Those of you reading this post need to know that no one person can “fix” education. YOU can fix education by telling all your friends the following four words.

Fund Children, NOT Bureaucracy.

If Teacher’s Unions hate it….

…then you can bet it’s a good idea

Regarding the post below (about identifying issues/ways that serve to steal voters from the surging Democrats), one would be to promote Charter Schools aggressively. Properly promoted, a campaign to defeat any politician who opposes charters could succeed. Being against expansion of charter schools should become akin to being against desegregation. Politicians who do the bidding of Teacher’s Unions are consorting with evil, and it’s time rub their stinking faces in it.

Charters lead state’s traditional schools in achievement for poor children, survey finds

The burgeoning charter school movement in California has largely made its mark as an alternative to low-performing inner-city schools. An analysis being issued today suggests that, at their best, charters are doing that job well, outperforming most traditional public schools that serve children in poverty.

Using the Academic Performance Index as a measuring tool, the California Charter Schools Assn. found that 12 of the top 15 public schools in California that cater primarily to poor children are charters.

The association, which is an advocate for charter schools, focused on schools where at least 70% of the children qualify for free or reduced price lunches. Of more than 3,000 public schools statewide that fit that description, the highest API score — 967 — was earned by American Indian Public Charter, a middle school in Oakland whose students are primarily Asian, black and Latino, and have a poverty rate of 98%. It was followed by its sibling, American Indian Public High School, with a score of 958.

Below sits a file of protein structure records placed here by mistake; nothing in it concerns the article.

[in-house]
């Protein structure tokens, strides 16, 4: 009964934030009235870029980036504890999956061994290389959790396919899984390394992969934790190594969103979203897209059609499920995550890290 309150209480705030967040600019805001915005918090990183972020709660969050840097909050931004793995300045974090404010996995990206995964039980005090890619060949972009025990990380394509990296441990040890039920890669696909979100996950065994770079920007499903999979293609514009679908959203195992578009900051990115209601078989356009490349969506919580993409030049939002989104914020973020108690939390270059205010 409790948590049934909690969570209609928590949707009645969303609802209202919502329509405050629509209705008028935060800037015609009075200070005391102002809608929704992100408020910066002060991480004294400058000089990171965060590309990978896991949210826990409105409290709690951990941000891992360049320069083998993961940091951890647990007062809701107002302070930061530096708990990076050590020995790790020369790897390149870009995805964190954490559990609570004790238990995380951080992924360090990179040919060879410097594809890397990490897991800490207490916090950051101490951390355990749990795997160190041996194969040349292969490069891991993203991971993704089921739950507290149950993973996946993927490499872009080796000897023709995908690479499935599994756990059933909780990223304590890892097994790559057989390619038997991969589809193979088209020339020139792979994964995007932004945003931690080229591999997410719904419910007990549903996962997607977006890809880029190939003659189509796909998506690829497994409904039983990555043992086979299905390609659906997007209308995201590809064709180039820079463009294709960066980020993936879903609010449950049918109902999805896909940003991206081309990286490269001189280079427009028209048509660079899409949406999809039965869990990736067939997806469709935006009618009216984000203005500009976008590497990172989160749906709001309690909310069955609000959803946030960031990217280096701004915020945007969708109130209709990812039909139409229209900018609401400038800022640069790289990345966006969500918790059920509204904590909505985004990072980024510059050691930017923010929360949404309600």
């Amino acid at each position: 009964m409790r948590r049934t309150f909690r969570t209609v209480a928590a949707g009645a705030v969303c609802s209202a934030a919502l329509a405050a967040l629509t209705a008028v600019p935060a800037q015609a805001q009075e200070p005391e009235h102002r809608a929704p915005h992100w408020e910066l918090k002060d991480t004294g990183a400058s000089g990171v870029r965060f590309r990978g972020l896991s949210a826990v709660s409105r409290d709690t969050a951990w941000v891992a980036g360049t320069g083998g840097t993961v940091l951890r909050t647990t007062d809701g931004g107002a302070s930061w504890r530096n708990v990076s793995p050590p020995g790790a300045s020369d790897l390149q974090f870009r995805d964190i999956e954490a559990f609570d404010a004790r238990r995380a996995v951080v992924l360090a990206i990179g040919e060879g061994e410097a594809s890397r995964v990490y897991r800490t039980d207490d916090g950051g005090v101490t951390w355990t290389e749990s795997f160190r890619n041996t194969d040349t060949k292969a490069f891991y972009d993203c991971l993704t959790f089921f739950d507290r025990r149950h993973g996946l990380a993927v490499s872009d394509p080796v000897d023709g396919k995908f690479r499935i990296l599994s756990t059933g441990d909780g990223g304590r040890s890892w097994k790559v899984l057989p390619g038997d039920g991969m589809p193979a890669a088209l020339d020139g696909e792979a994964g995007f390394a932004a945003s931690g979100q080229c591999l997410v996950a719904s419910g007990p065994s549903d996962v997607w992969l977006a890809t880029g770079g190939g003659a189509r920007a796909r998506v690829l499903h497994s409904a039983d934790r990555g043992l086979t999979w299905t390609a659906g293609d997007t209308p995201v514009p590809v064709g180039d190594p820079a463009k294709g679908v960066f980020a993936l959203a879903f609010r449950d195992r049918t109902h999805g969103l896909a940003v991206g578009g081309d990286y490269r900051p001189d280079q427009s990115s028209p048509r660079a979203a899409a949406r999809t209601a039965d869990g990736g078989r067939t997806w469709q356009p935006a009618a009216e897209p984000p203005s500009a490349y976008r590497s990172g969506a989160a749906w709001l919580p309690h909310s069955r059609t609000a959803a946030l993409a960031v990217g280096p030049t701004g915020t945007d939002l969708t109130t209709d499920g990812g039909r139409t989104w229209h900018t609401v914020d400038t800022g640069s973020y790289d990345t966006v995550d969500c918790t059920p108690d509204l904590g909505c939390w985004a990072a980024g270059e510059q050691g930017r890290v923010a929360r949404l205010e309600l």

The fifth-highest ranked school was another Oakland middle school run by the same organization, which began with a Native American theme. American Indian Public Charter II had an API of 917. The API, which ranges from 200 to a perfect score of 1,000, is a gauge of student performance.

Charter schools are public schools run independently of traditional school districts, typically by nonprofit organizations. Broad analyses of charter performance have tended to show that they slightly outperform traditional public schools, especially at the middle and high school level, although critics say that could be because their students tend to come from more academically motivated families.

“Traditional school districts” are engines of greed, waste, and abuse. The faster we realize that school districts are completely useless (if educating children is your goal), the faster we can convert every school to an independent charter.

If anyone reading this wants to attempt to defend the idiocy of a “school district,” please offer such a defense in the comments section.